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You are here : eLibrary : IAHR World Congress Proceedings : 36th Congress - The Hague (2015) FULL PAPERS : THEME 7- EXTREME EVENTS, NATURAL VARIABILITY AND CLIMATE CHANGE : LARGE NEGATIVE BIASES IN DESIGN RAINFALL CAUSED BY TEMPORAL AGGREGATION OF PRECIPITATION DATA AND BY...
LARGE NEGATIVE BIASES IN DESIGN RAINFALL CAUSED BY TEMPORAL AGGREGATION OF PRECIPITATION DATA AND BY EXTRACTING MAXIMA FROM A SUBSET OF ALL STORMS
Author : CLAUDIO I. MEIER , J. SEBASTIAN MORAGA & PETER MOLNAR
In previous work, we derived Depth-Duration-Frequency (DDF) values at a research weather station in Concepci?n, Chile. When comparing with the officially-recommended values, used for engineering design, we found severe underestimation in the latter, particularly for shorter durations. We hypothesised that there could be methodological causes behind this large bias, potentially implying a nation-wide problem, which could very well explain the perennial failure of urban storm water systems in Chile. In this work, we analyse two alternative explanations for the observed underestimation: (i) the use of temporally-aggregated instead of continuous rainfall data, and (ii) considering only the four largest storms per year when extracting the rainfall maxima, instead of sampling all independent storm events. Similar procedures have been traditionally used in Chile and other countries to obtain DDF values. In order to obtain both the mean and variability in the bias, for each one of the two studied effects, we did our analyses with precipitation data from 52 different weather stations in Switzerland. Each location had the same brand and model of instrument, and the same gauging protocols, over a concurrent, continuous 32 year-long (1982-2013) record consisting of accumulated rainfall over 10 min-long aggregation periods. We first obtained the ?correct? DDF values at each station, for rainfall durations of 1, 2, 3, 4, and 5 h, considering the full-resolution data and all storms in the record. We then generated alternative DDF values, first by aggregating the original 10-min data over increasing time windows (20, 30, and 60 min), and then by extracting the rainfall maxima from only the four largest storms for every year in the record. In order to avoid estimation problems, we only worked with frequent, 1 to 5 year return periods, and the DDF values were obtained directly from ranked partial duration series. Biases introduced by (i) temporal aggregation, (ii) considering only a subset of storms, and (iii) using both procedures simultaneously, were then computed and analysed. Even though there are differences between locations, results were quite similar overall, and actually quite surprising: Two accepted practices, the aggregation of rainfall data over even ?reasonably short? periods and not considering all storms when searching for the maxima, result in large underestimation of design precipitation. For example, in the case of the 1-hr rainfall with return periods T between 1 and 5 yr, aggregating rainfall data over 60 min-long periods causes a mean bias of -10.4% (averaging over all locations and return periods), which can go up to -22.6% for T=5 yr, at some locations. In turn, and again for the 1-hour rainfall, extracting the maxima from only the four largest storms per year instead of considering all storms, introduces a mean (averaging across all locations) bias of -35.5% for T=1 yr, which monotonically decreases to -14.9% for T=5 yr. The maximum underestimation due to this effect can reach up to 57%. As should be theoretically expected, both effects decrease sharply for increasing rainfall durations. Still, their combination (i.e., as is done in Chile: aggregating data over fixed 60 min intervals and simultaneously considering only the four largest storms when extracting the maxima) results in mean biases of -24.9%, -12.9%, -7.4%, -5.0% and -3.3%, for durations of 1, 2, 3, 4, and 5 h, respectively, for T=5 yr, which increase for more frequent return periods. In the mean, these two methodological effects do indeed cause severe negative biases in DDF values, when averaging over 52 Swiss stations. For individual stations though, the underestimation can be up to 5.1 times as high as the average, depending on rainfall duration, for T=5 yr. It must also be remembered that the original data used in these analyses are not continuous but were already aggregated over 10-min periods, so that the actual biases should be even higher than what we report here. We conclude that: (i) none of these two methodological shortcuts should ever be used when obtaining DDF values; (ii) they may very well explain the underestimation we observed in Concepci?n where, e.g., the official 1-h, 10-yr design rainfall actually recurs every 10 months, not every 10 years, according to our analyses.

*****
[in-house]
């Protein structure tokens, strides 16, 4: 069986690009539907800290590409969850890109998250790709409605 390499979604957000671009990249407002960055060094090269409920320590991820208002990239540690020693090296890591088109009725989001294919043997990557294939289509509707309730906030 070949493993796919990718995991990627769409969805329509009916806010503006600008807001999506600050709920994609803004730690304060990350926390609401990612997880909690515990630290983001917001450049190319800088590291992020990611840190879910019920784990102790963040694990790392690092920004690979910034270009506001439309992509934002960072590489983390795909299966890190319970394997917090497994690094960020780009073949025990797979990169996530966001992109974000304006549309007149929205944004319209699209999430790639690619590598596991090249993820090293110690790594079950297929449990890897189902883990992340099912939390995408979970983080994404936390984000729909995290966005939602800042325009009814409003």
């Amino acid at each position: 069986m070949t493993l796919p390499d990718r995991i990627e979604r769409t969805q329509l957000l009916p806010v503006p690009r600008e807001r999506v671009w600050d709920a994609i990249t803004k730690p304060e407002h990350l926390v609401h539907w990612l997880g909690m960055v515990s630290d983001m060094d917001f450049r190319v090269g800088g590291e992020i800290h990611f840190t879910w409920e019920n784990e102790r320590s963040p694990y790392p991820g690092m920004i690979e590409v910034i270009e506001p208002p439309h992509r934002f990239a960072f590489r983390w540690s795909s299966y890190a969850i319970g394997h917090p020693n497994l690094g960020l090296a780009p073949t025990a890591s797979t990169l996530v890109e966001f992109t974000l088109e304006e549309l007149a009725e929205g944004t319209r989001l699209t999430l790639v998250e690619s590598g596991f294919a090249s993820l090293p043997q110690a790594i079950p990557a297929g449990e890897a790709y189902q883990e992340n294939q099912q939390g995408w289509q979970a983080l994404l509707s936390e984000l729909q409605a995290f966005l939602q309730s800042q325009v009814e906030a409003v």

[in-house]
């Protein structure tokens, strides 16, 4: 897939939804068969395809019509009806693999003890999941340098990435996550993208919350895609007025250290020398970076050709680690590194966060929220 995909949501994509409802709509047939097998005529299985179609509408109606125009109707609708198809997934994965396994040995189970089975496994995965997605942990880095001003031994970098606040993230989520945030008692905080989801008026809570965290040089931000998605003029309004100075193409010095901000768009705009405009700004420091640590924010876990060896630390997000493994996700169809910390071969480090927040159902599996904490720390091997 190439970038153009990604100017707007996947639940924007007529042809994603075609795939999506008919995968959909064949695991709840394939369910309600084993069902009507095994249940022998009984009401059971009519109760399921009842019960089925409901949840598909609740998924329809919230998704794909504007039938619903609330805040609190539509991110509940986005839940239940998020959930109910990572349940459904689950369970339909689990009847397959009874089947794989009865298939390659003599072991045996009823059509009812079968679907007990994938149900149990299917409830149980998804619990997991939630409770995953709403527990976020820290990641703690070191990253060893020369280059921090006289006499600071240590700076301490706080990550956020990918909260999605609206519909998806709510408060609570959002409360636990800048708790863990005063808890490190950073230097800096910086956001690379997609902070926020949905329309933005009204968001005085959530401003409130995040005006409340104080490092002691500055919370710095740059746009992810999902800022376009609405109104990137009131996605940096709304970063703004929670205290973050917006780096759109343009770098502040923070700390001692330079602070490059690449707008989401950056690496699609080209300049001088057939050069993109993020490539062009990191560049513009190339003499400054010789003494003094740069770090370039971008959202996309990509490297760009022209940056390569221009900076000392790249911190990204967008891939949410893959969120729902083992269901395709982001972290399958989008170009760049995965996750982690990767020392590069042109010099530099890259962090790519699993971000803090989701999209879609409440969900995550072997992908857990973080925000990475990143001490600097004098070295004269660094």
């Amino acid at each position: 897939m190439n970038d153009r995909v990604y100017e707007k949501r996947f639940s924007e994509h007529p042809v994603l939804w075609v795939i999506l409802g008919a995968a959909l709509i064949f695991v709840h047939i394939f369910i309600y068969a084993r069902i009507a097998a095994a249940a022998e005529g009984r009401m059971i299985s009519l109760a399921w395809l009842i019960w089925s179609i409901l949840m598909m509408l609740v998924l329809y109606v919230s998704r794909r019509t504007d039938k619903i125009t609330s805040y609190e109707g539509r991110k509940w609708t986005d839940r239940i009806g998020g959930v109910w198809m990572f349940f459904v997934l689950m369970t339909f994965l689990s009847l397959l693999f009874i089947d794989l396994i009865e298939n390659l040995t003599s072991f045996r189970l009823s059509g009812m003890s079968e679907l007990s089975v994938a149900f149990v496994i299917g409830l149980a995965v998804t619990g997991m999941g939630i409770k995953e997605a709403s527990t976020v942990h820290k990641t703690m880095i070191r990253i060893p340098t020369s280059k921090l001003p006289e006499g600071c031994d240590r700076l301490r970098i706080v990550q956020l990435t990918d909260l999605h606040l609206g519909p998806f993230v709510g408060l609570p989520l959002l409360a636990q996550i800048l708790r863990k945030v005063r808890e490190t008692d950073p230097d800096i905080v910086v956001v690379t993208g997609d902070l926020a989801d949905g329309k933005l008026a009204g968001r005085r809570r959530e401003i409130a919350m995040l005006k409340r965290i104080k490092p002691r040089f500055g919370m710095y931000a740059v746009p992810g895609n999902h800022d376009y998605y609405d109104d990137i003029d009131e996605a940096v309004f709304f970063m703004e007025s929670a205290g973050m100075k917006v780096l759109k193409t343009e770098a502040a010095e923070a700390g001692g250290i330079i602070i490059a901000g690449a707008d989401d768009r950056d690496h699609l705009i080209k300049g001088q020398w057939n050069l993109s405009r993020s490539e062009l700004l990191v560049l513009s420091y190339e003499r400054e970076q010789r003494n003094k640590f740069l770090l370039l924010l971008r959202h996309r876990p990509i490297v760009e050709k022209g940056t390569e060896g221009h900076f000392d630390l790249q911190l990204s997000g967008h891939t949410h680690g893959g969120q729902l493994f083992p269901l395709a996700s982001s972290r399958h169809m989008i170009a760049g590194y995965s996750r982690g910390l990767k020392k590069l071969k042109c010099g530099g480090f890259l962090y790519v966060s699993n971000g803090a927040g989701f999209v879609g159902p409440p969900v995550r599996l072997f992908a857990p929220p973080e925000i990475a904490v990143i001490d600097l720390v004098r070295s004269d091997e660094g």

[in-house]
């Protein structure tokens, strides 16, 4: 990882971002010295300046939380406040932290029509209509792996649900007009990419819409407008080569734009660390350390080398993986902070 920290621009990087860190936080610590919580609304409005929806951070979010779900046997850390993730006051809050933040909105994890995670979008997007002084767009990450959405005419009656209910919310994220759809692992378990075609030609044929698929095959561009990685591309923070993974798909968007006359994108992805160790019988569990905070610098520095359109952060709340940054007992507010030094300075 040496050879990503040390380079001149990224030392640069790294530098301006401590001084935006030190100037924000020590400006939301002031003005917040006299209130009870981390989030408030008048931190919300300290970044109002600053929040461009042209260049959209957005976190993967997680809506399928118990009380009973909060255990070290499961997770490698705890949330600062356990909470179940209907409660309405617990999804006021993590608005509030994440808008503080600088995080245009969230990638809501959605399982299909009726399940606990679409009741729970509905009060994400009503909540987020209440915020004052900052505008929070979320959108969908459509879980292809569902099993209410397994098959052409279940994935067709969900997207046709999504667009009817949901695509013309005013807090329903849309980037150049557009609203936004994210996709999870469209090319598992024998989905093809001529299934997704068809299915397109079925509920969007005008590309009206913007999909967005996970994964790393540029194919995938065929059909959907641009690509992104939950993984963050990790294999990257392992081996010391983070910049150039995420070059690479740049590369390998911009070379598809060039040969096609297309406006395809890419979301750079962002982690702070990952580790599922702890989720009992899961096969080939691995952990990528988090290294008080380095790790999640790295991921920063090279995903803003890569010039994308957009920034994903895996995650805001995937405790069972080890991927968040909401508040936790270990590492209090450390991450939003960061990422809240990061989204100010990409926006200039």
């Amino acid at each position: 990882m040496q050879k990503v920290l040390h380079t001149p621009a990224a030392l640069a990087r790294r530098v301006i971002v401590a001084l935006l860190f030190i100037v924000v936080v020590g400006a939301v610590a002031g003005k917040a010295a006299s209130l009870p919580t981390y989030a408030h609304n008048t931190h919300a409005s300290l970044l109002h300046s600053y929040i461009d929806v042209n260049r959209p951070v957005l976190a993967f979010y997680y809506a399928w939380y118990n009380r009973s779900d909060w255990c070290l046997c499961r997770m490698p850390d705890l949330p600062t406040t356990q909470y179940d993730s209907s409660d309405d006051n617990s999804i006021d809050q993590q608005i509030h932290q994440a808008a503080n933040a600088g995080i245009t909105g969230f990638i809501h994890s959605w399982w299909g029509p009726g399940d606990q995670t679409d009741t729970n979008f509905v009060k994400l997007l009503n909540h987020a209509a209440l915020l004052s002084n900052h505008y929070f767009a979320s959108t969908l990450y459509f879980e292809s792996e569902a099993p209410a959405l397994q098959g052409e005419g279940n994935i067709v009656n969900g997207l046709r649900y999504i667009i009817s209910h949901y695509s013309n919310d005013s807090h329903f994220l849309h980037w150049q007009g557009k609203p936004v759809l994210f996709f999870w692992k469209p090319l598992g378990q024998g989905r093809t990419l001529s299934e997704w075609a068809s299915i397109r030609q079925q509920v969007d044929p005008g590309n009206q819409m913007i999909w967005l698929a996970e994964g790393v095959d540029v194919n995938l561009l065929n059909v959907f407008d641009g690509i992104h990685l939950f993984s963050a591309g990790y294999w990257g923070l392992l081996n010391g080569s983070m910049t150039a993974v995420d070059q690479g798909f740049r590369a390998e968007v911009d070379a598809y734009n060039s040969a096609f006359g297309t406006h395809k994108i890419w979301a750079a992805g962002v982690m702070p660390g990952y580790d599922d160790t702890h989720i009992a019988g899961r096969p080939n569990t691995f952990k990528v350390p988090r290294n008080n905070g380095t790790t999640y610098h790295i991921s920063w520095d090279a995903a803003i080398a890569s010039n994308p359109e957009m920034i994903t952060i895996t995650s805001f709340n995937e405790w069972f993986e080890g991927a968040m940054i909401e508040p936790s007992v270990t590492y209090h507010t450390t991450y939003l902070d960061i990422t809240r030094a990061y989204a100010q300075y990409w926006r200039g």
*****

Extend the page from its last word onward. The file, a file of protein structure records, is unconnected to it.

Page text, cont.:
File Size : 350,794 bytes
File Type : Adobe Acrobat Document
Chapter : IAHR World Congress Proceedings
Category : 36th Congress - The Hague (2015) FULL PAPERS
Article : THEME 7- EXTREME EVENTS, NATURAL VARIABILITY AND CLIMATE CHANGE
Date Published : 20/04/2016
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